Instead of passing back-to-work legislation, ‘the Government should have limited its intervention to guaranteeing compliance with the negotiated minimum services’ protocol according to the ILO.

• Across the border in the USA, South Carolina AFL-CIO reported: ‘On Monday, more than 50 community members from Boiling Springs and Spartanburg, S.C., participated in a “dine-in” at Copper River Grill in support of the servers, bartenders, hostesses and other workers as they fight for a voice on the job and the right to self-representation at work.

‘The community wore stickers today that read, “I Support the Workers of Copper River Grill”.’

The action coincides with the 45th anniversary of Dr Martin Luther King Jr.’s march with sanitation workers demanding union recognition in Memphis, Tennessee, where he delivered his famous ‘Promised Land’ speech before his assassination.

Ken Riley, president of the South Carolina AFL-CIO, met with the workers of Copper River Grill last weekend. Riley said, ‘We are with these workers because what Copper River is doing is undermining the fundamental pillars of the workforce in America. They are taking us back to the 1920s.’

‘I serve food to people all day, but I make barely enough to get by. I am a single mother and I have to think about the future of my 9-month-old son,’ said Victoria Ballard, who has been at the Copper River Grill for three years.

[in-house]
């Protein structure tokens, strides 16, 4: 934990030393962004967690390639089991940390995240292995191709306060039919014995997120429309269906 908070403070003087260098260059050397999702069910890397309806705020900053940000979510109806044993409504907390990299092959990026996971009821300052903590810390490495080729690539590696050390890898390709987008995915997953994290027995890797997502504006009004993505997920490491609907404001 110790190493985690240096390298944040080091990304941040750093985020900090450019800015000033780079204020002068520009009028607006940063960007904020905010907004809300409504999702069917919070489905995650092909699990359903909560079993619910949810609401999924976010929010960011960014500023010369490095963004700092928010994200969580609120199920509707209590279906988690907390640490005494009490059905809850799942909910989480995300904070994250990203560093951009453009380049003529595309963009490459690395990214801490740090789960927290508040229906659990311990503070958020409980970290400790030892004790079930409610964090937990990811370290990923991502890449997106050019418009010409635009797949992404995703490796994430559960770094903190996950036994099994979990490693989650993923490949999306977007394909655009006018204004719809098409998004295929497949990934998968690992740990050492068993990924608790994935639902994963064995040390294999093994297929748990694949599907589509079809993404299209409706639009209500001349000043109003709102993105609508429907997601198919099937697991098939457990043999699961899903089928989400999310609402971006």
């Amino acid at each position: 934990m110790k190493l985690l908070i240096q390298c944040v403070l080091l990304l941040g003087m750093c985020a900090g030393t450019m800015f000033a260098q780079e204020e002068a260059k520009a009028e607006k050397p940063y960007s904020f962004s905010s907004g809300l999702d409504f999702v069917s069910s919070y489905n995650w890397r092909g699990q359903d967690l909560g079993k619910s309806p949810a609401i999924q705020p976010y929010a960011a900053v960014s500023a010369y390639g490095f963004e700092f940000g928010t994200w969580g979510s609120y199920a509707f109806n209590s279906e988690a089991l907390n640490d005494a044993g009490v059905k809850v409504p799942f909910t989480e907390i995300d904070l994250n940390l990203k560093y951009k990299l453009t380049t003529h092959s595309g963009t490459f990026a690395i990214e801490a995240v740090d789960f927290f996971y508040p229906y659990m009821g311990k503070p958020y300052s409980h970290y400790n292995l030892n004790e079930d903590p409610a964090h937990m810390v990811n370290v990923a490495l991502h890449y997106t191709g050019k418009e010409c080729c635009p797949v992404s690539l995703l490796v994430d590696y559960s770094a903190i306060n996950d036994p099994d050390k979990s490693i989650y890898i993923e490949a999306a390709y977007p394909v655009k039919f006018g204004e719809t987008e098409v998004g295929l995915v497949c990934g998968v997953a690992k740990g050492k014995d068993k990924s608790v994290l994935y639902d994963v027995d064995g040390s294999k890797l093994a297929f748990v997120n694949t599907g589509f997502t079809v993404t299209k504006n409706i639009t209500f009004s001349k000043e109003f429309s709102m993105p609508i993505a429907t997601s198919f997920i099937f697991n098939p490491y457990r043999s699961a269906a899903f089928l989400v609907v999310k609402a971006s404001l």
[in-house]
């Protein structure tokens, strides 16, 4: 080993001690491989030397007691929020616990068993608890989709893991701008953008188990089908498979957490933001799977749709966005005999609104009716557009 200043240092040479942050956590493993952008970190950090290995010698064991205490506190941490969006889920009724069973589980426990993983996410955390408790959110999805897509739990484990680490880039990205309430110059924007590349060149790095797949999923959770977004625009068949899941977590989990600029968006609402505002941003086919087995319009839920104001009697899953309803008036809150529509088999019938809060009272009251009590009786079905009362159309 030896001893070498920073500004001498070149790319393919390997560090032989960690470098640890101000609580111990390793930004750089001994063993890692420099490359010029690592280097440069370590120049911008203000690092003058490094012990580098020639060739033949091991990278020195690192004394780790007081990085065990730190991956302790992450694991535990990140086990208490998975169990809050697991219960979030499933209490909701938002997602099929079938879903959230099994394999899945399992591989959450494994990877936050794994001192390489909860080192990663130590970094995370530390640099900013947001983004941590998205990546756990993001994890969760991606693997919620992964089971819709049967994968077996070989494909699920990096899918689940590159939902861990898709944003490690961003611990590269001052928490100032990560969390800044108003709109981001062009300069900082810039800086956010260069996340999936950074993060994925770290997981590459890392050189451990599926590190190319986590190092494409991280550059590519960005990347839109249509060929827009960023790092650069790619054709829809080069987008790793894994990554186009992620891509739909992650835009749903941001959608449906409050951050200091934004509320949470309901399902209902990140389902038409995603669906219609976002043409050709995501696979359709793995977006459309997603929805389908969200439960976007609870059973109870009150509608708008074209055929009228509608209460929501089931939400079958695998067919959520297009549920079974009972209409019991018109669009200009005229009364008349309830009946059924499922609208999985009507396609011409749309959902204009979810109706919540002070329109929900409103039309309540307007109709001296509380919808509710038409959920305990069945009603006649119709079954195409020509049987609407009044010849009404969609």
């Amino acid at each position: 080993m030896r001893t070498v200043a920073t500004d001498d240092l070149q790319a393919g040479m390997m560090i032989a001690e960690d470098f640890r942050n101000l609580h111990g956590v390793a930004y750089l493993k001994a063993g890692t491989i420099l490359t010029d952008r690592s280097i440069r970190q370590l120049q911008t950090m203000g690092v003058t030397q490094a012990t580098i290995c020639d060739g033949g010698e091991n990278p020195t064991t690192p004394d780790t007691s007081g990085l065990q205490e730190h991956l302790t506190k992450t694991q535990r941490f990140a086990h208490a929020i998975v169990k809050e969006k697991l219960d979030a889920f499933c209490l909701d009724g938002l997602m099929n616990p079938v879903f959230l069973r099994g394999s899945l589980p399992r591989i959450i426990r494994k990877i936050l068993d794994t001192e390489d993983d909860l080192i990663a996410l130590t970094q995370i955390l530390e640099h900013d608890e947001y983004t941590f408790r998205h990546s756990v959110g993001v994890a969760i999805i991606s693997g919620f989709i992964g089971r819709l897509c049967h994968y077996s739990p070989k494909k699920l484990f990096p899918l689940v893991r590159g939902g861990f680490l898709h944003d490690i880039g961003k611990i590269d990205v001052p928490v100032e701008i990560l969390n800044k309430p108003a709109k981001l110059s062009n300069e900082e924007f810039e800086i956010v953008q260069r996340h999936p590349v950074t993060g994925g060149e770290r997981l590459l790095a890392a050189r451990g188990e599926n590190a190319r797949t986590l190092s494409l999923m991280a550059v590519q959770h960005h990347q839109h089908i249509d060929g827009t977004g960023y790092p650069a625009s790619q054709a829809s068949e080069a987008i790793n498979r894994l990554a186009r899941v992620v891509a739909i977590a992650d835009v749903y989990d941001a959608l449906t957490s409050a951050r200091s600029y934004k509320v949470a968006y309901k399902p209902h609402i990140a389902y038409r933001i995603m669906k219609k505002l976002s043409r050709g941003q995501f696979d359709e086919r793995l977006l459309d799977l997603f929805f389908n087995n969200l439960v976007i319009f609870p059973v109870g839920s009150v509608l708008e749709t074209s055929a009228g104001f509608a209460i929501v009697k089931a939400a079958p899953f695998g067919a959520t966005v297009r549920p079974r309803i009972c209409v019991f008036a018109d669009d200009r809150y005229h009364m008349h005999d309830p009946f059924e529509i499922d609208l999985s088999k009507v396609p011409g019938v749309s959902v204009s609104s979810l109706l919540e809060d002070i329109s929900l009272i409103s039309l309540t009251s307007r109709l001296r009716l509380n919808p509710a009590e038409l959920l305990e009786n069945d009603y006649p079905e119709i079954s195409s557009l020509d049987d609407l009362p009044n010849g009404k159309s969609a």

‘Is it too much to ask that a working mother gets paid enough to put food on my own table without having to rely on food stamps?’

Restaurant workers have filed more than a dozen federal charges against Copper River Grill, including harassment, coercion, surveillance, interrogation, discrimination and retaliation.

‘I joined the “dine-in” to show support for these workers’ rights and reasonable demands,’ said Spartanburg Representative Harold Mitchell, co-chair of the South Carolina Progressive Network. ‘It’s wrong for corporations to rely on taxpayers to subsidise their low-wage, high-profit policies,’ Mitchell noted.

Mitchell, who is also chair of the South Carolina Legislative Black Caucus, pledged to introduce legislation to protect often-exploited service workers.

‘It’s against federal law to fire someone for organising for better pay or working conditions,’ Mitchell said. ‘We need to require bosses to have a “just cause” to take someone’s livelihood away from them.’

However, it is clear that the world of capital cannot be regulated or reformed. It has to be abolished by a socialist revolution if low wages, long hours, unemployment and brutal exploitation are to be really made illegal.